Sometimes you look at the data for an individual and something about it does not look right. So you look deeper for an explanation, a reason for why they don’t make sense. Take for instance the two dates connected with the Naval Academy and Midshipman Bayard E Hand of Georgia. He was appointed from that state’s fourth district by Representative Hugh A. Haralson on April 7, 1847. He graduated (or became a Passed Midshipman) from the Academy on June 10th 1853. That would seem to indicate that he was six years at the Academy. But not so.
It is helpful to know the history of an institution to better understand the details about an individual attached to that institution. When the academy was founded in 1845 it was called simply the Naval School and set up with a 5 year course – the first year ashore – three at sea – and the last back at the school. But it underwent a reorganization in 1850. From then on it was to be called the Naval Academy and the course extended to a total of seven years, the first 2 at the academy – 3 at sea – and the last 2 at the Academy. Only a year later this was revised again to 4 yrs at the Academy and practice cruises to give them experience at sea.
Bayard was caught in the middle of all these changes. Though appointed in 1847, he did not report to Annapolis at this time. Perhaps, because Bayard attended the University of Georgia the year before, he did not need to spend his first year at Annapolis. And the fact that the Mexican War was in full swing may have been a factor. Originally he was ordered to ship out of New York City aboard the USS Ohio for the Pacific and the blockade of Mexican ports there. Instead he wound up in Norfolk and shipped on the US frigate Brandywine for the Brazil Station.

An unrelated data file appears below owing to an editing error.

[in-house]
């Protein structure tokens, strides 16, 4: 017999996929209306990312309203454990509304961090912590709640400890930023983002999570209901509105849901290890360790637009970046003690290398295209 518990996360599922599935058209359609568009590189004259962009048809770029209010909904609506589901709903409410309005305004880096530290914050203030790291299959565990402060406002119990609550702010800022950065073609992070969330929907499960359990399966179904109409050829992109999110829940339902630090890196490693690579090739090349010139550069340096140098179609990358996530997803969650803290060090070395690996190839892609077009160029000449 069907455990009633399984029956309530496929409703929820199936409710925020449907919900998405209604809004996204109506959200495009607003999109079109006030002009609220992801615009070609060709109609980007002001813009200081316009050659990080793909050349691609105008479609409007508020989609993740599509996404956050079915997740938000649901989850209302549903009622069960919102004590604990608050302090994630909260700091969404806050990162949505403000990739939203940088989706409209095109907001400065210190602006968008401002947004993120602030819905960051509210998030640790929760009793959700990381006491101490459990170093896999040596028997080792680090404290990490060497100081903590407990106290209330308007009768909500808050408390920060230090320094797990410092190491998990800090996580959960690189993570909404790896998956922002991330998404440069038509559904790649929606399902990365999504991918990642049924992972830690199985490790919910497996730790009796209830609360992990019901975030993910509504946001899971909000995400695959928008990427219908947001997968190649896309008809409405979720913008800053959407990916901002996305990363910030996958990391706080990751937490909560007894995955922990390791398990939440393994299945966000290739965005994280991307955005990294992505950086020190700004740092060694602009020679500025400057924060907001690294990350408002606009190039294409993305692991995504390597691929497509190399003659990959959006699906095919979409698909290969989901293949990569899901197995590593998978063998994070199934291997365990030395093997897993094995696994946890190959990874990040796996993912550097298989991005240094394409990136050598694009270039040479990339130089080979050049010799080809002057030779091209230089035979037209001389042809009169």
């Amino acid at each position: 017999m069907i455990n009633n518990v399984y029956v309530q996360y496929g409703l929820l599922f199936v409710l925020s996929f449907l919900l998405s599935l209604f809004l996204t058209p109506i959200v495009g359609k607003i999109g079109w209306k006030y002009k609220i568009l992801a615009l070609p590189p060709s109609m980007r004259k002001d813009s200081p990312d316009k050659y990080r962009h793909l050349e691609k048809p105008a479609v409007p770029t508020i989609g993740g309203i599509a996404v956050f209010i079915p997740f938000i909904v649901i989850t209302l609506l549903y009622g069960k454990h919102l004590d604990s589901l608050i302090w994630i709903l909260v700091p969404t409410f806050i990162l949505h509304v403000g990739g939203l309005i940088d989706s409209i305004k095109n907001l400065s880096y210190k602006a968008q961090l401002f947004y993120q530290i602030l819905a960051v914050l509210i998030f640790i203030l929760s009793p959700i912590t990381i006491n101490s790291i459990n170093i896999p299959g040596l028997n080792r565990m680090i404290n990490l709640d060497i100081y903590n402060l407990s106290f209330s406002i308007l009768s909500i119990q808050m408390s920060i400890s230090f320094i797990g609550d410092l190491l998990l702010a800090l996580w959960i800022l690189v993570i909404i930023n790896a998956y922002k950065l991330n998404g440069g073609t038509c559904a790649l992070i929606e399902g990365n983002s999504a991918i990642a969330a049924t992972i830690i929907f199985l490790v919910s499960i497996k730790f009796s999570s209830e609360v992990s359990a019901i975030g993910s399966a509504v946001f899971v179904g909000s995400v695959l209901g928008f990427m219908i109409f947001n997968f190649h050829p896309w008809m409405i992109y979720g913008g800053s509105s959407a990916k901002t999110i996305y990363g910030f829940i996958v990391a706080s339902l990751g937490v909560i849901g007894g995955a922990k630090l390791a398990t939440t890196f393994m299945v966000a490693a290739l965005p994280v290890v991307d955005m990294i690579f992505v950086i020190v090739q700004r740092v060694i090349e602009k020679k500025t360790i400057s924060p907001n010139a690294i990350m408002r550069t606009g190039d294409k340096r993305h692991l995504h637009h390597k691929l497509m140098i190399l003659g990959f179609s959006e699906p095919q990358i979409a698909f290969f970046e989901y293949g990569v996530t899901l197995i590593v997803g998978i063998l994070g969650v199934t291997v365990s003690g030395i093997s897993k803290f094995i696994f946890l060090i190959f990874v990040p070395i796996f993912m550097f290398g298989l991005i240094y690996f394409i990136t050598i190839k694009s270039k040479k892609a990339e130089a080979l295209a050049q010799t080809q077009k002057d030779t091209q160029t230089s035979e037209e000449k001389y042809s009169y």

When the Brandywine returned she put into New York in December of 1850. Hand did not go to Annapolis at this time either, rather he was on leave until October 1851 when he departed on the US sloop Cyane, then attached to the Home Squadron. This meant patrols along the Atlantic coast and in the Caribbean. Aboard the Cyane, Hand met the poet James Barron Hope, who would later dedicate his poem “A Story of the Caracas Valley” to him.
After the Cyane’s return in June 1852, and another short leave, Hand finally reported to Annapolis. He would put in a total of nine months on this “shore” duty, graduating as noted above in June of 1853. So looking at the totals, Bayard E Hand had been in the navy a total of five years and eight months, of which one year he was on leave, nine months physically at the Naval Academy, and three years and eleven months at sea.
Two months after becoming a Passed Midshipman, Bayard was again off for the Brazil Station for another three year cruise. That would take half of the six years he had left to live.
The rest of his story next time.